“Y&H isn’t quite sure how he missed this, but former Washington Post reporter Ed Bruske recently spent a week in the kitchen at H.D. Cooke Elementary School in Adams Morgan. where his daughter attends classes,” begins columnist Tim Carman. “Young and Hungry” usually deals with the city’s hip restaurant scene, so we are happy to have Tim notice (at last) that the biggest feeding program in the nation’s capitol actually takes place in the District’s public schools.
What we found at H.D. Cooke under the new “fresh cooked” regime being perpetrated by the school system’s food service provider, Chartwells–highly processed convenience foods from distant factories laced with additives and often heavily dosed with sugar–was enough to shock many of the school’s parents and create a sensation in the food policy blogosphere. Our local mainstream media just yawned. What else is new?
(City Paper’s “Loose Lips Daily” twice referred to the series. The WashingtonPost linked to the first two installments of the series in its online local news page. But not a peep from the Post food section’s blog, even though The Slow Cook has a permanent link there.)
After quoting from the series at some length, Carman concludes by saying, “It’s a good, passionate read, and I’d advise you to take a somber look at one school’s lunch program through Bruske’s eyes.”
We were thrilled to see that City Paper in illustrating the “Young and Hungry” column chose to use a page shot of The Slow Cook blog, featuring the work of our most talented designer, Keri Marion. Keri and my wife collaborated last year on a re-design of the blog and moved it from Blogger to WordPress. Readers have been impressed.
And that brings us to a new feature on the blog, in case you haven’t noticed already. We wanted a place where readers could easily access the “Kitchen Tales” series. Keri came up with the box you see in the middle column, incorporating some of the permanent features from our header, with handy buttons to click on for each of the six parts of the series, plus the epilogue. When your cursor hovers over one of the buttons, it illuminates. Cool, huh?
Meanwhile, we found someone else who cares that while everyone else in town is paying five extra cents for plastic shopping bags at the grocery store–creating a burden for poor people, according to food access activists–vendors at the tony Dupont Circle farmers market are still giving plastic bags away for free. We still wonder: how do farmers markets, which we thought were supposed to be all about “sustainability,” justify using plastic bags at all?
We’ve brought this up a couple of times here at The Slow Cook. But Washington City Paper (again) does us one better. They did some actual reporting on the issue.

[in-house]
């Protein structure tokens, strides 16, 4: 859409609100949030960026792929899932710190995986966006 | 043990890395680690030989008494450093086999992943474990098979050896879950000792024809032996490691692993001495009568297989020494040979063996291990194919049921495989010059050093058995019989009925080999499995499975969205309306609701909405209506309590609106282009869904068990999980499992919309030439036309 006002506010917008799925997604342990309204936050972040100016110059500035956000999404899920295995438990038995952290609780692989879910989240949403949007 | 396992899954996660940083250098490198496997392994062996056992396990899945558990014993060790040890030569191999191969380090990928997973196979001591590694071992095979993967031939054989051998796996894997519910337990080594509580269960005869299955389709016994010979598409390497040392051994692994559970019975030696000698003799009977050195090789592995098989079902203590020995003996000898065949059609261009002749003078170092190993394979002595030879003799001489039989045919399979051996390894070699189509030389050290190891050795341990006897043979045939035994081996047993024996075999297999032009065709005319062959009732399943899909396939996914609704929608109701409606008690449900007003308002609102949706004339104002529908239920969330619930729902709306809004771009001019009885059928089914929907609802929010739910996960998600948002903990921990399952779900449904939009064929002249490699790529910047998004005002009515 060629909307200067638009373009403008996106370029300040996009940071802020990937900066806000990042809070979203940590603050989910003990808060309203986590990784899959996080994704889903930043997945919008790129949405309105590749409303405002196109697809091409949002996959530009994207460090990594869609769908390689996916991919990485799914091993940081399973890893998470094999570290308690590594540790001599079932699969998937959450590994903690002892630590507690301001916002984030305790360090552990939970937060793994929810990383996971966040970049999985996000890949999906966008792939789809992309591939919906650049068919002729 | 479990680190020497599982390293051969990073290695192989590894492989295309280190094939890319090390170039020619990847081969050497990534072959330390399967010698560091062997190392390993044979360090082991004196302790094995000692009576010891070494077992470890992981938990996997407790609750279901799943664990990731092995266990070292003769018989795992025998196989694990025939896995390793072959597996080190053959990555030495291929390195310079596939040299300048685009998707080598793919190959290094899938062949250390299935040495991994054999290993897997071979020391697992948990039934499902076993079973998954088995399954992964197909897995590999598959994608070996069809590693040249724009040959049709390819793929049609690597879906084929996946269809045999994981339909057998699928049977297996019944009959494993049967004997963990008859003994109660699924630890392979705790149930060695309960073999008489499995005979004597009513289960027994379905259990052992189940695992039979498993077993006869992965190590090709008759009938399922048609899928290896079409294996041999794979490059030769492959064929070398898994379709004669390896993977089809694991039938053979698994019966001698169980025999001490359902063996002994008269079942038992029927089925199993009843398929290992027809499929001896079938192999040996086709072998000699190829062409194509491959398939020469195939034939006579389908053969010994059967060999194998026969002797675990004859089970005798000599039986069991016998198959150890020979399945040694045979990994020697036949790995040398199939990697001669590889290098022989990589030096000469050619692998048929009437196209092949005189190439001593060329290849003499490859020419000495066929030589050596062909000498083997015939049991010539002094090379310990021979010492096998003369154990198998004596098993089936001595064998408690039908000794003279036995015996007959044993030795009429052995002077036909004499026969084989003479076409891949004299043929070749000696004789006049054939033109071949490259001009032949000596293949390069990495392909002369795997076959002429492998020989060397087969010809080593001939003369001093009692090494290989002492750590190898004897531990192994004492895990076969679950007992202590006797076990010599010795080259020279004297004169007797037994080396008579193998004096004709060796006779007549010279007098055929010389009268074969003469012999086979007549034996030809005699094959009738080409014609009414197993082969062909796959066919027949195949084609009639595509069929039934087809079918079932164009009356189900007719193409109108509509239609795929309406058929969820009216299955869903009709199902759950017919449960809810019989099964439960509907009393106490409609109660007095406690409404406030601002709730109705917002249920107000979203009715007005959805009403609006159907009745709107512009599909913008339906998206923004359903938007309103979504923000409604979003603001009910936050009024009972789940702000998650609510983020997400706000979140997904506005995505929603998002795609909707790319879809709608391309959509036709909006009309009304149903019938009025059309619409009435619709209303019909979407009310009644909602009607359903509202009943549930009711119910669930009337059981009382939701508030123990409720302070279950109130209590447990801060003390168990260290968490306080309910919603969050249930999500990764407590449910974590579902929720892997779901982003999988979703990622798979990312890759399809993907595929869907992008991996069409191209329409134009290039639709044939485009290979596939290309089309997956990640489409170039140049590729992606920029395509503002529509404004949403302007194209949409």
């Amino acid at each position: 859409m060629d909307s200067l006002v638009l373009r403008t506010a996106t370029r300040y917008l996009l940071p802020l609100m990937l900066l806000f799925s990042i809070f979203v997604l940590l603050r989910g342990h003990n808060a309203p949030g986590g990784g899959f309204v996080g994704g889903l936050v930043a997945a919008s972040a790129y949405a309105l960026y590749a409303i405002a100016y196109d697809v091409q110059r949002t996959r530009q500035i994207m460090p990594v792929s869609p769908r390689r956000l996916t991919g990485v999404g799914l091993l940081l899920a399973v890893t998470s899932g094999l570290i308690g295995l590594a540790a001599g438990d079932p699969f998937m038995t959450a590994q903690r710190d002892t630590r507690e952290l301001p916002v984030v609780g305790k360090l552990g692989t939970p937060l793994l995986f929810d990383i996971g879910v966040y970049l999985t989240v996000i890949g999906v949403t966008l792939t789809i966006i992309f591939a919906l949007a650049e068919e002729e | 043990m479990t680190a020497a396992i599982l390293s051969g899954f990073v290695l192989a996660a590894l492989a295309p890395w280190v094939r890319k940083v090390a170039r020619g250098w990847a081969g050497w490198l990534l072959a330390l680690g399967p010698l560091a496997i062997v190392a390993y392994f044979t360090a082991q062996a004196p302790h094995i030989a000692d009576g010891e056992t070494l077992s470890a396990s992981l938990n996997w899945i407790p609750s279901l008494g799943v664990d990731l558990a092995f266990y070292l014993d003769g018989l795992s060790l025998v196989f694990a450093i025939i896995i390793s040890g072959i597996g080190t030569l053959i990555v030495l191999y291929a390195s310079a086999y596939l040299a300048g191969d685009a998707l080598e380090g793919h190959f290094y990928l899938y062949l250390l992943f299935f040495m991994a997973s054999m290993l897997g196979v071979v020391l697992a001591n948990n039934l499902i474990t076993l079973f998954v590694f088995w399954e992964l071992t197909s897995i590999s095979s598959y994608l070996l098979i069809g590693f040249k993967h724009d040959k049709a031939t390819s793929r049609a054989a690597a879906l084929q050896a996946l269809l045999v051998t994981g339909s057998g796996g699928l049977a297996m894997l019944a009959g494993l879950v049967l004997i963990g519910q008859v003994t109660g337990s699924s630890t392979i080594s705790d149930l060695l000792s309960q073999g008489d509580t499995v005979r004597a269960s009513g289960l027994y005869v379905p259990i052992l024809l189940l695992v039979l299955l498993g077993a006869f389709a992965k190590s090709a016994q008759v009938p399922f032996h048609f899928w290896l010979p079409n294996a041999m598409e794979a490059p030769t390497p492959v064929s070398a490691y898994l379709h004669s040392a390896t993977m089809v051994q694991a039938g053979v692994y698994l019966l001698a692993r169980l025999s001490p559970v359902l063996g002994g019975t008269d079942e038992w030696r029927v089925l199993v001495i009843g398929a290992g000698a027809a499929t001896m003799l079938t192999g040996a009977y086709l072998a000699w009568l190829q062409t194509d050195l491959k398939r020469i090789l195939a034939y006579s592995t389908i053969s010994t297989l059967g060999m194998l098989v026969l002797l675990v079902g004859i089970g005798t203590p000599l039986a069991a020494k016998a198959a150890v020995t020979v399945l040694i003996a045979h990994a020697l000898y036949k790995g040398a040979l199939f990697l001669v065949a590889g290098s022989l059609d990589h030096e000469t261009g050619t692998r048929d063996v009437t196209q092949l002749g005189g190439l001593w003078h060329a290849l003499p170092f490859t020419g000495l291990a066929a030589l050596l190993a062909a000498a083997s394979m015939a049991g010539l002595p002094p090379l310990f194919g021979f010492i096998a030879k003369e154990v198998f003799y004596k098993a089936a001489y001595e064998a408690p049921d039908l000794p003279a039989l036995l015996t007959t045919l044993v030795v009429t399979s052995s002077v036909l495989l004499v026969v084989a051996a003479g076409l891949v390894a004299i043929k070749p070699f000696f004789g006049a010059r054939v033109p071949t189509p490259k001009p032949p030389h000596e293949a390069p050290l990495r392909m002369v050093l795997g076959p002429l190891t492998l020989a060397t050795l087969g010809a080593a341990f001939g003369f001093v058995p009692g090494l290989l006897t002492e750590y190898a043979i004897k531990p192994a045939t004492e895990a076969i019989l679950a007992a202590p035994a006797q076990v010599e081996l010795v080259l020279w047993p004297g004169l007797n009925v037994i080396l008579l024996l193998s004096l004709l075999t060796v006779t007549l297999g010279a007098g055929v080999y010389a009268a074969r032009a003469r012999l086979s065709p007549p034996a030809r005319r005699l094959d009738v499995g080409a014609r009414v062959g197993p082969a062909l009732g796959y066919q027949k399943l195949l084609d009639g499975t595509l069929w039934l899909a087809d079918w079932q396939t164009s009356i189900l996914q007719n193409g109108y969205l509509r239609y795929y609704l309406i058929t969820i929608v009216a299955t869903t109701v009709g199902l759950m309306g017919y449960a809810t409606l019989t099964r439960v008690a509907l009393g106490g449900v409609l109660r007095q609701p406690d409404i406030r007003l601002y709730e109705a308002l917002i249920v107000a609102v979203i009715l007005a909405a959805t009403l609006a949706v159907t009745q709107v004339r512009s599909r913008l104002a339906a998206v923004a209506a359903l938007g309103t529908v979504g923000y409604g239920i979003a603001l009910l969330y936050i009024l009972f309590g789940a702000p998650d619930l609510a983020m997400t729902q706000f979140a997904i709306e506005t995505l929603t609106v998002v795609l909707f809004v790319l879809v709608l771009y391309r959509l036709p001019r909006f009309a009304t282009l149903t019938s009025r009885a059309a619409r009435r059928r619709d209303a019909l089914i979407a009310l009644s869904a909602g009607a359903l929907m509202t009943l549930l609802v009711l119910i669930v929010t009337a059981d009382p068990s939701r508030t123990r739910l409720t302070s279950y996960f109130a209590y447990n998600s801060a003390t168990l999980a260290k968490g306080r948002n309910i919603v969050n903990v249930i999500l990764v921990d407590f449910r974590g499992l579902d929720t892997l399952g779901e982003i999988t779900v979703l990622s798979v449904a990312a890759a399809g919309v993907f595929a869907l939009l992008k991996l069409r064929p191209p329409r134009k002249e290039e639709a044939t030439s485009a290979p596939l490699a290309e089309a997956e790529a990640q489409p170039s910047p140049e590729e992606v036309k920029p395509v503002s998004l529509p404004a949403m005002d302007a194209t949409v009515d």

Writing for the “City Desk” feature, and noting The Slow Cook’s concern on this pressing matter, reporter Kim Chi Ha, asked the operator of the Dupont Circle market, FRESHFARM Markets, what gives with the plastic bags. Co-director of FRESHFARM, Bernie Prince, replied that farmers markets are exempt from the bag fee.
Not quite satisfied with that answer, Ha took her question to the office of D.C. Councilmember Tommy Wells (D-Ward 6), who authored the plastic bag law in an effort to clean up the Anacostia River. Wells’ chief of staff, Charles Allen, said that if you’re just using the bag to load bulk produce such as green beans, the five-cent charge wouldn’t apply. “But since there still is a transaction going on, or a so-called “point of sale”—like, when you go to pay for those beans and you walk away with them in a plastic bag—it would seem there should be a charge, he says.”
Allen suggested Ha talk with the city’s Department of the Environment. Department of the Environment said it would have to talk to Consumer and Regulatory Affairs. (Are you following this?) Then FRESHFARMS said it’s been calling Department of the Environment for a ruling on whether vendors at farmers markets should be charging for the bags, but can’t get a response.
Yikes! Who knew shopping bags could be so complicated?
Finally, one farmer, Nick Lapham, makes this brilliant suggestion: Just bring your own bag!
Thanks. We do.
And finally, we want to give a round of applause to local food writer and fellow gardener Sam Fromartz, who appears in Atlantic magazine’s online food column with the story of how he was called on by Alice Waters to perform a last-minute bread baking miracle recently.
Sam, author of the book Organic, Inc. as well as the blog ChewsWise, got an unexpected call from Waters’ office as preparations were being made for a local event dubbed “Sunday Suppers,” to benefit Martha’s Table and D.C. Central Kitchen. The idea was for 15 socialites to open their swanky homes for private dinners where guests would pay $500 each to eat food by the likes of Todd Gray and Nora Pouillon and rub shoulders with Bob Woodward–perhaps even Waters herself. In fact, it was to Woodward’s house that Sam was asked to deliver his bread after the professional baker who was supposed to handle it dropped out. And deliver Sam did.
Looks like Sam has been brought aboard the “Food Channel” at Atlantic as a regular contributor. Congrats, Sam.